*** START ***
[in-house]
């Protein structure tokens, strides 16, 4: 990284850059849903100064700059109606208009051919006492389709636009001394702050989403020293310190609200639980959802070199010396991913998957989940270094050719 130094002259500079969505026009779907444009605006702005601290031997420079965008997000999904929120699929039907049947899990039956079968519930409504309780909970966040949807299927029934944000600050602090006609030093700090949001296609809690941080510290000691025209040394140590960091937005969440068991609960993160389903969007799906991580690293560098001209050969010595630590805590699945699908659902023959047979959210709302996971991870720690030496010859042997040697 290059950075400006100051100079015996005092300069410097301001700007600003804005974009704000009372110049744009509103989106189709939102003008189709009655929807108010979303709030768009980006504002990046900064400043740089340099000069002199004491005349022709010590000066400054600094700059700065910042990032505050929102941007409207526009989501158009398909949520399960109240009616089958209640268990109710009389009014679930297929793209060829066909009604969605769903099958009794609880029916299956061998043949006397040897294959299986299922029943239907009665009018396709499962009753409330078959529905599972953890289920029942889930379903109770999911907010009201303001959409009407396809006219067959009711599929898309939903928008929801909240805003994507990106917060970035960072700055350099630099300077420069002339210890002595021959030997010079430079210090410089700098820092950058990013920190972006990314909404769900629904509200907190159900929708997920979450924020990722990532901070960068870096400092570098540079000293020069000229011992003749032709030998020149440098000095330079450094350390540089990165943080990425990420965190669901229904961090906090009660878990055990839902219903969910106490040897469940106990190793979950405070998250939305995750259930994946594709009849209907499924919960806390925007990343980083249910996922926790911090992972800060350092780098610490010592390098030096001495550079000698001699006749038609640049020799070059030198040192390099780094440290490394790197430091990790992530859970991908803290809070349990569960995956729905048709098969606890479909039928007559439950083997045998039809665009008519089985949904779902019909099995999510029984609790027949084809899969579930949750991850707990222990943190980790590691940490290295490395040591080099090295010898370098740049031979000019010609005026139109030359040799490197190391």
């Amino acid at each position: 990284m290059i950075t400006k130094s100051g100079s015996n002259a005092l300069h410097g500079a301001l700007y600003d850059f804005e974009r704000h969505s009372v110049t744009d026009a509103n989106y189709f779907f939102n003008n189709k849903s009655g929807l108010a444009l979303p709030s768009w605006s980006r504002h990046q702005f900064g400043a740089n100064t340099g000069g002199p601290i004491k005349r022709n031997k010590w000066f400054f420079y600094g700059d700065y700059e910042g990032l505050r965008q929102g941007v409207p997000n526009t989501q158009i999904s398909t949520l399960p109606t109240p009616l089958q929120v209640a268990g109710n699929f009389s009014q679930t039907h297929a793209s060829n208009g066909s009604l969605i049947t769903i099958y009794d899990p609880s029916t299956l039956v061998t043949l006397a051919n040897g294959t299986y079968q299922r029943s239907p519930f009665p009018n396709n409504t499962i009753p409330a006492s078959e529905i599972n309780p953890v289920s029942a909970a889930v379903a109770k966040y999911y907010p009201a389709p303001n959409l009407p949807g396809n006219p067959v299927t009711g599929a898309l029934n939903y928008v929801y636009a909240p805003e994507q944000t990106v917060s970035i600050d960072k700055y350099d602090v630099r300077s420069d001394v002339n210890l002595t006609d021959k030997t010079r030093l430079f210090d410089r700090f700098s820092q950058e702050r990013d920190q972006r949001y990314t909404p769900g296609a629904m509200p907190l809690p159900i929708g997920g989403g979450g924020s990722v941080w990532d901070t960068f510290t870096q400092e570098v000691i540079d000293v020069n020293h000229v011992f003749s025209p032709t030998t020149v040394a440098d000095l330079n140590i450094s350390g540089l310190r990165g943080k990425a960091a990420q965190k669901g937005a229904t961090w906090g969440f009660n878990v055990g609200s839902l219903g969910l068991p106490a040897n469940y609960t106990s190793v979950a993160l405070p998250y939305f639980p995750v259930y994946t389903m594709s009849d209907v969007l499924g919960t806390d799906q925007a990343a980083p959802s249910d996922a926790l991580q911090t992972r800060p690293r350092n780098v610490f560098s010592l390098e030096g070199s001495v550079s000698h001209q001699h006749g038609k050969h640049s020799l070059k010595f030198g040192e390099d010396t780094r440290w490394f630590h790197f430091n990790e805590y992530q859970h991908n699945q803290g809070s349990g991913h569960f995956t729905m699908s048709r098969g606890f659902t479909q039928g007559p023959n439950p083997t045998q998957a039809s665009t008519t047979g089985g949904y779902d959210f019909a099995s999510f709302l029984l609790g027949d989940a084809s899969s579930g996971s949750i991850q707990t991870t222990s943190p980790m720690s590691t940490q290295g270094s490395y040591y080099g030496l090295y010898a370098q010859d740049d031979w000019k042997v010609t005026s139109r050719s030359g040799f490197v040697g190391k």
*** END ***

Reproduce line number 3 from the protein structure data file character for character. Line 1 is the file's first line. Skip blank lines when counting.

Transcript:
């Amino acid at each position: 990284m290059i950075t400006k130094s100051g100079s015996n002259a005092l300069h410097g500079a301001l700007y600003d850059f804005e974009r704000h969505s009372v110049t744009d026009a509103n989106y189709f779907f939102n003008n189709k849903s009655g929807l108010a444009l979303p709030s768009w605006s980006r504002h990046q702005f900064g400043a740089n100064t340099g000069g002199p601290i004491k005349r022709n031997k010590w000066f400054f420079y600094g700059d700065y700059e910042g990032l505050r965008q929102g941007v409207p997000n526009t989501q158009i999904s398909t949520l399960p109606t109240p009616l089958q929120v209640a268990g109710n699929f009389s009014q679930t039907h297929a793209s060829n208009g066909s009604l969605i049947t769903i099958y009794d899990p609880s029916t299956l039956v061998t043949l006397a051919n040897g294959t299986y079968q299922r029943s239907p519930f009665p009018n396709n409504t499962i009753p409330a006492s078959e529905i599972n309780p953890v289920s029942a909970a889930v379903a109770k966040y999911y907010p009201a389709p303001n959409l009407p949807g396809n006219p067959v299927t009711g599929a898309l029934n939903y928008v929801y636009a909240p805003e994507q944000t990106v917060s970035i600050d960072k700055y350099d602090v630099r300077s420069d001394v002339n210890l002595t006609d021959k030997t010079r030093l430079f210090d410089r700090f700098s820092q950058e702050r990013d920190q972006r949001y990314t909404p769900g296609a629904m509200p907190l809690p159900i929708g997920g989403g979450g924020s990722v941080w990532d901070t960068f510290t870096q400092e570098v000691i540079d000293v020069n020293h000229v011992f003749s025209p032709t030998t020149v040394a440098d000095l330079n140590i450094s350390g540089l310190r990165g943080k990425a960091a990420q965190k669901g937005a229904t961090w906090g969440f009660n878990v055990g609200s839902l219903g969910l068991p106490a040897n469940y609960t106990s190793v979950a993160l405070p998250y939305f639980p995750v259930y994946t389903m594709s009849d209907v969007l499924g919960t806390d799906q925007a990343a980083p959802s249910d996922a926790l991580q911090t992972r800060p690293r350092n780098v610490f560098s010592l390098e030096g070199s001495v550079s000698h001209q001699h006749g038609k050969h640049s020799l070059k010595f030198g040192e390099d010396t780094r440290w490394f630590h790197f430091n990790e805590y992530q859970h991908n699945q803290g809070s349990g991913h569960f995956t729905m699908s048709r098969g606890f659902t479909q039928g007559p023959n439950p083997t045998q998957a039809s665009t008519t047979g089985g949904y779902d959210f019909a099995s999510f709302l029984l609790g027949d989940a084809s899969s579930g996971s949750i991850q707990t991870t222990s943190p980790m720690s590691t940490q290295g270094s490395y040591y080099g030496l090295y010898a370098q010859d740049d031979w000019k042997v010609t005026s139109r050719s030359g040799f490197v040697g190391k």